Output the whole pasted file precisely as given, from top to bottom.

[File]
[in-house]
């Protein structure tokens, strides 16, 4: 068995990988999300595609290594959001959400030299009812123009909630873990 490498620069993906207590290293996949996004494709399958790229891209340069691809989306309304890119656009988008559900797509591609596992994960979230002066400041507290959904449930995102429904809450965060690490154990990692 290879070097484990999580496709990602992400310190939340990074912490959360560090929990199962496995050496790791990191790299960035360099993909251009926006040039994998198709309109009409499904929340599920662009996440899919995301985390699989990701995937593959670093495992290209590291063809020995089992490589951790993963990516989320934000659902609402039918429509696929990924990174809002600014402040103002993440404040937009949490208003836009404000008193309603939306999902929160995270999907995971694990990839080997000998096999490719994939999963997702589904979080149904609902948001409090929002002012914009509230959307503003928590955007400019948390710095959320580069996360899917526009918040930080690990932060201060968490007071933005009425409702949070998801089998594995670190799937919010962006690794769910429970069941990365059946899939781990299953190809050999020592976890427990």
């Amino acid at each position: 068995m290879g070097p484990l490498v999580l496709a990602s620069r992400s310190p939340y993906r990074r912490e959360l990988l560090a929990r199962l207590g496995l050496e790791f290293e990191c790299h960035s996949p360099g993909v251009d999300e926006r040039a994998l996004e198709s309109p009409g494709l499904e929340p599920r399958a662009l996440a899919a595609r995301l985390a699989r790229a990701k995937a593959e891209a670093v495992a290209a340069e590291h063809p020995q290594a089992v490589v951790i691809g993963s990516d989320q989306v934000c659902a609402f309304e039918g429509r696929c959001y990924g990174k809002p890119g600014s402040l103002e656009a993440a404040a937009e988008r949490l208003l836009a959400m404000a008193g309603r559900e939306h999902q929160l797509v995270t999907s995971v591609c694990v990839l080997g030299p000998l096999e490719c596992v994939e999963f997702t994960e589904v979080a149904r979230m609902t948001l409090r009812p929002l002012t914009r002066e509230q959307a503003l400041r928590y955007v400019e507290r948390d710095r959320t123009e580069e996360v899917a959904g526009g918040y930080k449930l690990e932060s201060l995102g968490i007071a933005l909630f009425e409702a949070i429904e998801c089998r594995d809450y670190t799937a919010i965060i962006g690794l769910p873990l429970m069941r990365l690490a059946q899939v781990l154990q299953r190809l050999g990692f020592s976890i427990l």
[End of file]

[in-house]
């Protein structure tokens, strides 16, 4: 068995990988999300595609290594959001959400030299009812123009909630873990 490498620069993906207590290293996949996004494709399958790229891209340069691809989306309304890119656009988008559900797509591609596992994960979230002066400041507290959904449930995102429904809450965060690490154990990692 290879070097484990999580496709990602992400310190939340990074912490959360560090929990199962496995050496790791990191790299960035360099993909251009926006040039994998198709309109009409499904929340599920662009996440899919995301985390699989990701995937593959670093495992290209590291063809020995089992490589951790993963990516989320934000659902609402039918429509696929990924990174809002600014402040103002993440404040937009949490208003836009404000008193309603939306999902929160995270999907995971694990990839080997000998096999490719994939999963997702589904979080149904609902948001409090929002002012914009509230959307503003928590955007400019948390710095959320580069996360899917526009918040930080690990932060201060968490007071933005009425409702949070998801089998594995670190799937919010962006690794769910429970069941990365059946899939781990299953190809050999020592976890427990």
């Amino acid at each position: 068995m290879g070097p484990l490498v999580l496709a990602s620069r992400s310190p939340y993906r990074r912490e959360l990988l560090a929990r199962l207590g496995l050496e790791f290293e990191c790299h960035s996949p360099g993909v251009d999300e926006r040039a994998l996004e198709s309109p009409g494709l499904e929340p599920r399958a662009l996440a899919a595609r995301l985390a699989r790229a990701k995937a593959e891209a670093v495992a290209a340069e590291h063809p020995q290594a089992v490589v951790i691809g993963s990516d989320q989306v934000c659902a609402f309304e039918g429509r696929c959001y990924g990174k809002p890119g600014s402040l103002e656009a993440a404040a937009e988008r949490l208003l836009a959400m404000a008193g309603r559900e939306h999902q929160l797509v995270t999907s995971v591609c694990v990839l080997g030299p000998l096999e490719c596992v994939e999963f997702t994960e589904v979080a149904r979230m609902t948001l409090r009812p929002l002012t914009r002066e509230q959307a503003l400041r928590y955007v400019e507290r948390d710095r959320t123009e580069e996360v899917a959904g526009g918040y930080k449930l690990e932060s201060l995102g968490i007071a933005l909630f009425e409702a949070i429904e998801c089998r594995d809450y670190t799937a919010i965060i962006g690794l769910p873990l429970m069941r990365l690490a059946q899939v781990l154990q299953r190809l050999g990692f020592s976890i427990l």